Carmike 10, Chapel Hills 15, Cinemark 16, Hollywood Interquest, Tinseltown

Mission: Impossible - Ghost Protocol (PG-13)

A bomb destroys the Kremlin and the IMF is blamed. Ethan Hunt (Tom Cruise) and his team must unravel the conspiracy. — Not reviewed

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*The Muppets (PG)

When dealing with something like The Muppets, nostalgia certainly plays into one's response. But there's the nostalgia that comes from simply trotting out a bunch of characters and saying, "Hey, remember them?" and then there's showing such a deep respect for your source material that you allow another generation to fall in love with them for the exact same reason the previous generation did. — Scott Renshaw

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October Baby (PG-13)

As the curtain rises, Hannah hesitantly steps onto the stage for her theatrical debut in college. Yet before her first lines, she collapses. Countless medical tests all point to one underlying factor: Hannah's difficult birth. — Not reviewed

Cinemark 16

Safe House (R)

None of it is as brave or even as captivating as it appears to think it is, and the film has nowhere near the conscience it would like you to think it has by the time it's done throwing some car chases and showers of broken glass at you. — MaryAnn Johanson

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Salmon Fishing in the Yemen (PG-13)

A fisheries scientist with Asperger syndrome is called upon to bring salmon fishing to Yemen. Nothing short of British political history, not to mention his life, hang in the balance. — Not reviewed

Kimball's Peak Three

Star Wars Episode I: The Phantom Menace (PG)

In Star Wars: Episode I, Darth Vader is a hopeful 9-year-old boy named Anakin Skywalker and Obi-Wan Kenobi is a brash young Jedi Knight. — Not reviewed

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A Thousand Words (PG-13)

Fast-talking agent Jack's insincere patter is his chief weapon, but it gets him into trouble with his client guru Dr. Sinja. Jack suffers karmic repercussions from Sinja's magical tree, which sheds one leaf for each word Jack speaks; after one thousand words, Jack will die. — Not reviewed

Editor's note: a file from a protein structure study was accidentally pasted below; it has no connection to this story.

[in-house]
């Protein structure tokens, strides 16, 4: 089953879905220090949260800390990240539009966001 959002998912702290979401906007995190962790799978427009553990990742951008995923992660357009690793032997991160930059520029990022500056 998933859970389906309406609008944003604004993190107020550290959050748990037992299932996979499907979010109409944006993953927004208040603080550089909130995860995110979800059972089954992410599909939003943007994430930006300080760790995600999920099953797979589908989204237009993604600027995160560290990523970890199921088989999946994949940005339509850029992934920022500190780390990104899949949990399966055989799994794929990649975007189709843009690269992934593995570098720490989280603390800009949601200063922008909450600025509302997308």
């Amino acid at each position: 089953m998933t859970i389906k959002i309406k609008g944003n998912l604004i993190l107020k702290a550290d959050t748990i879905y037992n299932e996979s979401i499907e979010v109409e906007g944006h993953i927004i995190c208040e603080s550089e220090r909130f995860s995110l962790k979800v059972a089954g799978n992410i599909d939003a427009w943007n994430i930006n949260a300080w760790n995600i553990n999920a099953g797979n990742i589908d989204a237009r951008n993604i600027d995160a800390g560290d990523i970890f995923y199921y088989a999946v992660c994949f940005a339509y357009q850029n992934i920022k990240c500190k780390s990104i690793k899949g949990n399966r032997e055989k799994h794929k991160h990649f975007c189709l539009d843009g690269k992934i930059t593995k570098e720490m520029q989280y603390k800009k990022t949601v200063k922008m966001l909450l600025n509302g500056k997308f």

Chapel Hills 15

Tyler Perry's Good Deeds (PG-13)

A successful, wealthy businessman, Wesley Deeds has always done what's expected of him, whether it's assuming the helm of his father's company or planning to marry his beautiful but restless fiancée, Natalie. But Wesley is jolted out of his predictable routine when he meets Lindsey, a down-on-her-luck single mother who works as a cleaning person in his office building. — Not reviewed

Carmike 10

Underworld: Awakening (R)

After waking from a 15-year coma, Selene discovers she has a 14-year-old vampire-Lycan hybrid daughter and that they must stop a bio-tech company from creating an army of super-Lycans. — Not reviewed

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The Vow (PG-13)

Based on the true story of newlyweds recovering from an accident that puts the wife in a coma. She wakes up with memory loss and can't remember life with her new husband, so he has to win her heart again. — Not reviewed

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War Horse (PG-13)

War Horse boasts plenty of terrific individual scenes, but Spielberg falls back on his old bag of tricks to make sure we grasp Significance: his trademark slow zoom-in; under-the-chin hero shots; glorious landscapes set to John Williams' music.— Scott Renshaw

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We Bought a Zoo (PG)

Let's face it, when you take your family to the zoo, safe and predictable is exactly what you're looking for. It isn't, however, what you look for in a Cameron Crowe movie. — Anders Wright

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The Woman in Black (PG-13)

This adaptation of Susan Hill's 1983 novel pays homage to the Gothic Hammer Horror films. Set in Victorian England, Arthur Kipps (Daniel Radcliffe) is a man who finds a village of the damned, townsfolk grappling with an inexplicable epidemic of their children fatally harming themselves. But the film falls too flat after that. — Neil Morris

Chapel Hills 15

Wrath of the Titans (PG-13)

Now we learn the secret of the dreadful Clash of the Titans. Its incoherence? Its soullessness? They were all by design. We know this now because the sequel, Wrath of the Titans, is actually just the same. Only worse, all frenzied aural assault and random visual chaos. — MaryAnn Johanson

Carmike 10, Chapel Hills 15, Cinemark 16, Cinemark 16 IMAX, Hollywood Interquest, Tinseltown